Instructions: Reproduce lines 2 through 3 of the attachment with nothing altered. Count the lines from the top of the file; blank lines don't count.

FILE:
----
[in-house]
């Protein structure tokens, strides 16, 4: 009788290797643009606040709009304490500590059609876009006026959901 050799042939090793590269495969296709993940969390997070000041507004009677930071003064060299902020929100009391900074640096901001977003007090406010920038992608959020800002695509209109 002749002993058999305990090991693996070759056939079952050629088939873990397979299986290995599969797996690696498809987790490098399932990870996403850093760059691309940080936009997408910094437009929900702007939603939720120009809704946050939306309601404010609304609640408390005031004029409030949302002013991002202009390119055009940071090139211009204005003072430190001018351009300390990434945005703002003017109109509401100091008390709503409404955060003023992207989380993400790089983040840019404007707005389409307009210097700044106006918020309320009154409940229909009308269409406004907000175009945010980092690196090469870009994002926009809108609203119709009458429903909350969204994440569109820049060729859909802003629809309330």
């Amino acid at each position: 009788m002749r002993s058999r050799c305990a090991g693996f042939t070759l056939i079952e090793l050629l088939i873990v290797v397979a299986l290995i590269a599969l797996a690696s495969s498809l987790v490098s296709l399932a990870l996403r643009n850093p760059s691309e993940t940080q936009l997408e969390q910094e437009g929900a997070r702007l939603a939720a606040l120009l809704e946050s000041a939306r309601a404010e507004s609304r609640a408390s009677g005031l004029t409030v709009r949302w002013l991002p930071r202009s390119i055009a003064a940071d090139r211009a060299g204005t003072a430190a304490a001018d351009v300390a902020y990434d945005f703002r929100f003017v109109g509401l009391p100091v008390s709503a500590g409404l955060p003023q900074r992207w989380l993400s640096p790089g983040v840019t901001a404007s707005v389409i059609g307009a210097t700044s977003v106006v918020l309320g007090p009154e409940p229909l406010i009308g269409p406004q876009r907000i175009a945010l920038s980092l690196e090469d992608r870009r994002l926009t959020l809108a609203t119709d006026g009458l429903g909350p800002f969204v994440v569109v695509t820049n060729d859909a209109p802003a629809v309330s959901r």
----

């Protein structure tokens, strides 16, 4: 009788290797643009606040709009304490500590059609876009006026959901 050799042939090793590269495969296709993940969390997070000041507004009677930071003064060299902020929100009391900074640096901001977003007090406010920038992608959020800002695509209109 002749002993058999305990090991693996070759056939079952050629088939873990397979299986290995599969797996690696498809987790490098399932990870996403850093760059691309940080936009997408910094437009929900702007939603939720120009809704946050939306309601404010609304609640408390005031004029409030949302002013991002202009390119055009940071090139211009204005003072430190001018351009300390990434945005703002003017109109509401100091008390709503409404955060003023992207989380993400790089983040840019404007707005389409307009210097700044106006918020309320009154409940229909009308269409406004907000175009945010980092690196090469870009994002926009809108609203119709009458429903909350969204994440569109820049060729859909802003629809309330």
């Amino acid at each position: 009788m002749r002993s058999r050799c305990a090991g693996f042939t070759l056939i079952e090793l050629l088939i873990v290797v397979a299986l290995i590269a599969l797996a690696s495969s498809l987790v490098s296709l399932a990870l996403r643009n850093p760059s691309e993940t940080q936009l997408e969390q910094e437009g929900a997070r702007l939603a939720a606040l120009l809704e946050s000041a939306r309601a404010e507004s609304r609640a408390s009677g005031l004029t409030v709009r949302w002013l991002p930071r202009s390119i055009a003064a940071d090139r211009a060299g204005t003072a430190a304490a001018d351009v300390a902020y990434d945005f703002r929100f003017v109109g509401l009391p100091v008390s709503a500590g409404l955060p003023q900074r992207w989380l993400s640096p790089g983040v840019t901001a404007s707005v389409i059609g307009a210097t700044s977003v106006v918020l309320g007090p009154e409940p229909l406010i009308g269409p406004q876009r907000i175009a945010l920038s980092l690196e090469d992608r870009r994002l926009t959020l809108a609203t119709d006026g009458l429903g909350p800002f969204v994440v569109v695509t820049n060729d859909a209109p802003a629809v309330s959901r």